About WordPress Categories and Tags

WordPress uses categories and tags to organise related content. In the WordPress ecosystem, they’re called taxonomies. You only use categories and tags on posts. You can’t use categories or tags on pages.

If you don’t understand the difference between posts and pages, read this: In WordPress, What’s the Difference Between Posts and Pages?.

Categories cover very broad topics and exist so you can group your content together. When you first start a site, you might want to add your content to the top-level category only. As you add more content and your blog gets bigger, you can start creating subcategories and move your content across so your site makes more sense when people view the archives.

This is another reason why we don’t have the name of the category in the permalink – we can move posts from one category to another without affecting the URL.

Underneath categories, you the option to create subcategories.

Let’s use digital photography as an example.

If you have a site about digital photography, you would almost certainly have a category called digital photography. However, the topic is so broad, it makes sense to add more categories so people can easily find the topics that interest them.

Here are a few examples of categories you would expect to see on a digital photography website.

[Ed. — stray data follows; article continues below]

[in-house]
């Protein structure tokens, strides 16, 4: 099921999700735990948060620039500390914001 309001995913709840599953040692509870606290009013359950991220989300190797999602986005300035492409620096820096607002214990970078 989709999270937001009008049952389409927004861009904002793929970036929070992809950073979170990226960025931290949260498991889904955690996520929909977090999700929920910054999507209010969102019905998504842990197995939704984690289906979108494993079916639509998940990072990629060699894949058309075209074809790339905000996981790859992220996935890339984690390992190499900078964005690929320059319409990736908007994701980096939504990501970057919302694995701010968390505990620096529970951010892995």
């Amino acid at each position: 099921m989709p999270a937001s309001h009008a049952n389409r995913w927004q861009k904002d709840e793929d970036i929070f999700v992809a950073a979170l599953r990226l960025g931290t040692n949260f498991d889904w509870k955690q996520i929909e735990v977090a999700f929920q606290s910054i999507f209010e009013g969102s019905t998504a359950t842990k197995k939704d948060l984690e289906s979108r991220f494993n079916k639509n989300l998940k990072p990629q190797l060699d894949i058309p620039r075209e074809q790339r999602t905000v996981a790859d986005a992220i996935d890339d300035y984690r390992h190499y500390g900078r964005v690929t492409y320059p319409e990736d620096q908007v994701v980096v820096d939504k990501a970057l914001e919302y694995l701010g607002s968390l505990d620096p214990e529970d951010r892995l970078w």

• Travel photography
  • Portrait photography
  • Landscape photography
  • eBay photography
  • Photography equipment
  • Smartphone photography

Subcategories of the travel photography category would look something like this:

  • Travel photography
    • Travelling light
    • Photography bags
    • Local customs
    • Planning a trip

If you use categories as part of your permalink structure, adding more subcategories increases the length of the URL. For example, on this site, we don’t use the category in the permalink. This keeps the URL short, which may or may not improve search engine rankings.

Here’s the format for our permalinks:


If we did use the category name in the permalink and we published a post in the top-level category, the URL would look like this:


If we used a subcategory and published a post in that subcategory, the URL would look like this:


When you’re creating content for your site, keep the following in mind:

  • Every post must fit into at least one category, but you can add a post to multiple categories.
  • Adding tags to a post is optional but advisable.
  • Pages stand alone. You can’t add them to a category and you can’t add tags.

WordPress calls top-level categories ‘Parent(s)’ and the subcategories ‘Child(ren)’.

Default Category

The default WordPress category is Uncategorized. You can change the default category by navigating to Settings in the left-hand menu, then Writing, and choosing the new default category from the drop down menu (here’s a tutorial).

It is a good idea to do this as some themes display category and tag links within each post, and assigning posts to a category called ‘Uncategorized’ may be perceived as unprofessional (to some) and won’t help people find related content.

Unlimited Categories ?

I’d like to say you can create as many categories as you like, and you can create unlimited subcategories too, but I’m sure there must be a limit somewhere within the software. It could be a crazy number like 10,000. I don’t know…